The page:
Aims: To evaluate the effects of a jail-based continuation of methadone maintenance therapy (MMT) on subsequent inmate recidivism risks.
Design: Prospective, longitudinal, observational study.
Setting: A large, Southwestern United States jail that continues MMT for heroin-addicted inmates on MMT at the time of booking.
Participants: A total of 589 inmates booked between 22 November 2005 (the start date for the MMT program) and 31 October 2006.
Measurements: The outcome measure was time from release to subsequent re-booking in the jail. Predictors included binary dosing with methadone in the jail, final dose received (mg), age, gender, race/ethnicity, previous bookings and days in jail.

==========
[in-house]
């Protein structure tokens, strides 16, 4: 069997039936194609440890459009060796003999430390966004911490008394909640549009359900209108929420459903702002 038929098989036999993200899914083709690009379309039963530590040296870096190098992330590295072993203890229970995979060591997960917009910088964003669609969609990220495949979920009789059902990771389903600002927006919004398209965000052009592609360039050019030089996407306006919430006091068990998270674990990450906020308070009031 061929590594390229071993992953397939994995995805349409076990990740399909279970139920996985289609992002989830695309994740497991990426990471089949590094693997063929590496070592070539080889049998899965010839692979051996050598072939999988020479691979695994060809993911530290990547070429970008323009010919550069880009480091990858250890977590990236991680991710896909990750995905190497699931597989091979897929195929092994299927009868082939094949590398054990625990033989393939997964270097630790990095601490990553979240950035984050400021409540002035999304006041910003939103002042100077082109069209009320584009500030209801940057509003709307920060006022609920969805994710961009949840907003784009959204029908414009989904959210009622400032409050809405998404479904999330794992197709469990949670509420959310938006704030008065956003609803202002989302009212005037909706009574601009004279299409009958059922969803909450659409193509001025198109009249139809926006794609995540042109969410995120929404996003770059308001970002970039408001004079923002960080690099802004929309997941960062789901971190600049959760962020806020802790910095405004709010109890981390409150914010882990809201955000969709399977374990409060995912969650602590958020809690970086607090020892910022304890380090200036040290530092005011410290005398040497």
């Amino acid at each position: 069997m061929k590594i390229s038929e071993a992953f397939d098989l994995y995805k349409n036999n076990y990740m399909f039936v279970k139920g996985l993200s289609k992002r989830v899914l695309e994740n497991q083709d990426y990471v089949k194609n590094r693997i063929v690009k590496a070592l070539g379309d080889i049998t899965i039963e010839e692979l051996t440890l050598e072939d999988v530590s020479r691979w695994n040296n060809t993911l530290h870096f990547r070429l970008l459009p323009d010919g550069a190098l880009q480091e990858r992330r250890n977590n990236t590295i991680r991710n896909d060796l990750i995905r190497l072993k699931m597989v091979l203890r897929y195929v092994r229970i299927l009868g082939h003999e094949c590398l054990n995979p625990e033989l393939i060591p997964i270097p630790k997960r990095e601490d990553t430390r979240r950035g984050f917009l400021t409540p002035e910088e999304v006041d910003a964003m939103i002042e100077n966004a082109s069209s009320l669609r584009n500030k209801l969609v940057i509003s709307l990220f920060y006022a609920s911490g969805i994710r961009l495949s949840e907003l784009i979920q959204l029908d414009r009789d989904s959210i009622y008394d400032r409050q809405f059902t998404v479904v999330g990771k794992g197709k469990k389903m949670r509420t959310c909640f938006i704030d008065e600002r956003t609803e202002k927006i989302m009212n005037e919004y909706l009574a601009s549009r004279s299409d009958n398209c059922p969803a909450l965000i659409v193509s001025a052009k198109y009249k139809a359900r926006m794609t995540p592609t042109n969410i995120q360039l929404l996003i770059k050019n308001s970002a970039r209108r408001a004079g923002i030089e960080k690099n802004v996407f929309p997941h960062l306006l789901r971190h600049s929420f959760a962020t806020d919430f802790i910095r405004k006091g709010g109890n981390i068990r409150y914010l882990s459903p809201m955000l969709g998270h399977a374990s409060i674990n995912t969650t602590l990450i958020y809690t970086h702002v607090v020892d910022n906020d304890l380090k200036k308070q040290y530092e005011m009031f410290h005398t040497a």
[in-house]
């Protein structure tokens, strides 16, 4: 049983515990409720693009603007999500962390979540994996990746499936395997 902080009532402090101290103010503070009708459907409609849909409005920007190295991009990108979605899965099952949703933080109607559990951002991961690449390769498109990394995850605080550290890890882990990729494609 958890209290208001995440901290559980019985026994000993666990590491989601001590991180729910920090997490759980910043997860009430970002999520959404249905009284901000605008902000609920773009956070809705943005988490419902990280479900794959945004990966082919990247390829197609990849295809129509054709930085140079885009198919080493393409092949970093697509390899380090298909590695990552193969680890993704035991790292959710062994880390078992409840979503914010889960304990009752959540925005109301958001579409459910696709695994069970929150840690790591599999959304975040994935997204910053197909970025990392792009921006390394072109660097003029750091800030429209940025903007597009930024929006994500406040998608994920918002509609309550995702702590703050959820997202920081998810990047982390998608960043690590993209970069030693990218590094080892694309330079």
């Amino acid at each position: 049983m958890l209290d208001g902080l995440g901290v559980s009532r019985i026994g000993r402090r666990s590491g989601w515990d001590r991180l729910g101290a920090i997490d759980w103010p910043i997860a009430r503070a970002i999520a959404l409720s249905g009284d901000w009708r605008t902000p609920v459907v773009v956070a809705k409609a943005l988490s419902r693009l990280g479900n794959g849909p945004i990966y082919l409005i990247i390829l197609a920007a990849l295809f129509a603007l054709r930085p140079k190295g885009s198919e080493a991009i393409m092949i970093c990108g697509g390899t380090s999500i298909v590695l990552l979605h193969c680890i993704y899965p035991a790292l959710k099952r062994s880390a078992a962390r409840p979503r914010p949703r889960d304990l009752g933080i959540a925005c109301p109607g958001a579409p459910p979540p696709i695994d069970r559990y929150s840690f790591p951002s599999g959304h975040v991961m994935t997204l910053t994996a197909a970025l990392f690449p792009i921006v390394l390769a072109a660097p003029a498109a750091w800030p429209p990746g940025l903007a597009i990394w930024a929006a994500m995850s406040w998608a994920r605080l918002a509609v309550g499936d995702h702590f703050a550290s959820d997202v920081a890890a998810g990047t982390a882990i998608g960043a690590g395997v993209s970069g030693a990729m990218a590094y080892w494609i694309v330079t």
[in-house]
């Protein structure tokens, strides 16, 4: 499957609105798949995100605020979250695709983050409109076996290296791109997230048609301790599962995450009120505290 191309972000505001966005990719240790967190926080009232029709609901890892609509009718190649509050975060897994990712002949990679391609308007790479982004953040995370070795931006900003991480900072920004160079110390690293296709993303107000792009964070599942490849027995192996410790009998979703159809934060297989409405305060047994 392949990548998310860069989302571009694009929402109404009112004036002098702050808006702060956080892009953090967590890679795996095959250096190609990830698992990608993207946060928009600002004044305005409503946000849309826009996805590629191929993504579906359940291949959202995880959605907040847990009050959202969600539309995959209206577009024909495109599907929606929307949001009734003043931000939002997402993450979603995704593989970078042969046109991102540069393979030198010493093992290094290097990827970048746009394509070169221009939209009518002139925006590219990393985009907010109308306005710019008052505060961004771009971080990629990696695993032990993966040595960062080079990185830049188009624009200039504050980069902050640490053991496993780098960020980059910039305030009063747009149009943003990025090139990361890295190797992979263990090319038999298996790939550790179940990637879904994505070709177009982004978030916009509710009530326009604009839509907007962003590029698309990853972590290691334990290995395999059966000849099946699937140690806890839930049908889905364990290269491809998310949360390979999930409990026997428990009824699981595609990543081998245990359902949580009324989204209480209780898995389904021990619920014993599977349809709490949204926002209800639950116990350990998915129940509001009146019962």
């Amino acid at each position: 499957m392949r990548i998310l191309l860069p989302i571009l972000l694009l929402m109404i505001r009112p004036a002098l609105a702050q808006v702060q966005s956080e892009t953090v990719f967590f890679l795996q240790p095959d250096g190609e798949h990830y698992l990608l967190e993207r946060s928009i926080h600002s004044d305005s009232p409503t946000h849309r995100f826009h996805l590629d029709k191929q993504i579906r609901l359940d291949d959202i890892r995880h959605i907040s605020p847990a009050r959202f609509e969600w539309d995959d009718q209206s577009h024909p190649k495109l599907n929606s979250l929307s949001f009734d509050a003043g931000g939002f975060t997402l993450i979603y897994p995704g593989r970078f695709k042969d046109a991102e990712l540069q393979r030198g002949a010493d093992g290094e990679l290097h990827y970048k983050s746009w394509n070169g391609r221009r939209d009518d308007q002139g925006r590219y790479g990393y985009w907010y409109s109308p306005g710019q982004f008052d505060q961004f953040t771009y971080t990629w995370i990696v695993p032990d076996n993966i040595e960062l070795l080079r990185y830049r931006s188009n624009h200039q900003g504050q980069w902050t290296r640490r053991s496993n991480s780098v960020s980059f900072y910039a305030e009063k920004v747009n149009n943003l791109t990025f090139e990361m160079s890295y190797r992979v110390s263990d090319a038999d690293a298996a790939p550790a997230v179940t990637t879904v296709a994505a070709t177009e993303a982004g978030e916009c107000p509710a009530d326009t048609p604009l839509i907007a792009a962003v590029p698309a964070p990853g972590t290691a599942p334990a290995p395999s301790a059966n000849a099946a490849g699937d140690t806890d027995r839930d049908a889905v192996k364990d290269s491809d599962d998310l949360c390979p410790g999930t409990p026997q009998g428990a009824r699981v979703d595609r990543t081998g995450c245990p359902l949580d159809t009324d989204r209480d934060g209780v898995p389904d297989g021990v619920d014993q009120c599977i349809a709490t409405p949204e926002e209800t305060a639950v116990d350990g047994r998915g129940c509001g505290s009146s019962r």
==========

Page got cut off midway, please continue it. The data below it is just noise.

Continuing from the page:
Findings and conclusions: Random effects Weibull proportional hazards models were fit to the recidivism times to estimate the impact of treatment with MMT in the jail on re-booking risks. There was no statistically significant effect of receiving methadone in the jail or dosage on subsequent recidivism risks (hazard ratio = 1.16; 95% confidence interval = 0.8-1.68). Offering jail-based MMT does not increase recidivism risks by eliminating the deterrent effect of imposed withdrawal, nor does it reduce recidivism in this high-risk population.